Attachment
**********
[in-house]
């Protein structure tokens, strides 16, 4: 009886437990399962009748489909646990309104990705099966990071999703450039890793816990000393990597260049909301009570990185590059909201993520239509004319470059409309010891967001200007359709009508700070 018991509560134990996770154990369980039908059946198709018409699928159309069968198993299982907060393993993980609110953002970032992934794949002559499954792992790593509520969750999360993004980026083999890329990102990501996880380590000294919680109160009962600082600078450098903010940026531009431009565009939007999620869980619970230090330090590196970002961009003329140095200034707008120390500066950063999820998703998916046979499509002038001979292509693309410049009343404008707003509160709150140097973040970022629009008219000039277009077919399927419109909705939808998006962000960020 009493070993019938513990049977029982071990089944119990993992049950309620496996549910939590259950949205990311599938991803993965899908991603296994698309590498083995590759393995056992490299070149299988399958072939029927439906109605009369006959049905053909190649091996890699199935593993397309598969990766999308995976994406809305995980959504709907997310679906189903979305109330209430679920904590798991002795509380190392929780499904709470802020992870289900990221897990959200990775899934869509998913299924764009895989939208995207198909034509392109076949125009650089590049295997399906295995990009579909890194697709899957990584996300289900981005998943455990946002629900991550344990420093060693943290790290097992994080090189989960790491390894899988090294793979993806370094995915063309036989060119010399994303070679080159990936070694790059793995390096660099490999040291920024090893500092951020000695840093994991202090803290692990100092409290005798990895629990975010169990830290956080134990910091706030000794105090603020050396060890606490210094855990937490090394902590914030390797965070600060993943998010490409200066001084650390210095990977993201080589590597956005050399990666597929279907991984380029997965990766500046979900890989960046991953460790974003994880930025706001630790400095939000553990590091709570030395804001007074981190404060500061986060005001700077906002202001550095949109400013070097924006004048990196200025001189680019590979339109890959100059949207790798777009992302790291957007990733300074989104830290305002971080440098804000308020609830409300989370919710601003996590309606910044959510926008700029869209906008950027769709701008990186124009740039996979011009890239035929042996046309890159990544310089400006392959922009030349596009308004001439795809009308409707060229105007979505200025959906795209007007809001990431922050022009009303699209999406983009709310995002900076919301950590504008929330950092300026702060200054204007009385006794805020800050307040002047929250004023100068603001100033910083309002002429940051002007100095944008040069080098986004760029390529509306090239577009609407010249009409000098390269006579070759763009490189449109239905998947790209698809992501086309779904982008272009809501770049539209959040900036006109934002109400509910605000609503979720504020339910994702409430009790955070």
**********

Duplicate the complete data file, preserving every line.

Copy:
[in-house]
């Protein structure tokens, strides 16, 4: 009886437990399962009748489909646990309104990705099966990071999703450039890793816990000393990597260049909301009570990185590059909201993520239509004319470059409309010891967001200007359709009508700070 018991509560134990996770154990369980039908059946198709018409699928159309069968198993299982907060393993993980609110953002970032992934794949002559499954792992790593509520969750999360993004980026083999890329990102990501996880380590000294919680109160009962600082600078450098903010940026531009431009565009939007999620869980619970230090330090590196970002961009003329140095200034707008120390500066950063999820998703998916046979499509002038001979292509693309410049009343404008707003509160709150140097973040970022629009008219000039277009077919399927419109909705939808998006962000960020 009493070993019938513990049977029982071990089944119990993992049950309620496996549910939590259950949205990311599938991803993965899908991603296994698309590498083995590759393995056992490299070149299988399958072939029927439906109605009369006959049905053909190649091996890699199935593993397309598969990766999308995976994406809305995980959504709907997310679906189903979305109330209430679920904590798991002795509380190392929780499904709470802020992870289900990221897990959200990775899934869509998913299924764009895989939208995207198909034509392109076949125009650089590049295997399906295995990009579909890194697709899957990584996300289900981005998943455990946002629900991550344990420093060693943290790290097992994080090189989960790491390894899988090294793979993806370094995915063309036989060119010399994303070679080159990936070694790059793995390096660099490999040291920024090893500092951020000695840093994991202090803290692990100092409290005798990895629990975010169990830290956080134990910091706030000794105090603020050396060890606490210094855990937490090394902590914030390797965070600060993943998010490409200066001084650390210095990977993201080589590597956005050399990666597929279907991984380029997965990766500046979900890989960046991953460790974003994880930025706001630790400095939000553990590091709570030395804001007074981190404060500061986060005001700077906002202001550095949109400013070097924006004048990196200025001189680019590979339109890959100059949207790798777009992302790291957007990733300074989104830290305002971080440098804000308020609830409300989370919710601003996590309606910044959510926008700029869209906008950027769709701008990186124009740039996979011009890239035929042996046309890159990544310089400006392959922009030349596009308004001439795809009308409707060229105007979505200025959906795209007007809001990431922050022009009303699209999406983009709310995002900076919301950590504008929330950092300026702060200054204007009385006794805020800050307040002047929250004023100068603001100033910083309002002429940051002007100095944008040069080098986004760029390529509306090239577009609407010249009409000098390269006579070759763009490189449109239905998947790209698809992501086309779904982008272009809501770049539209959040900036006109934002109400509910605000609503979720504020339910994702409430009790955070």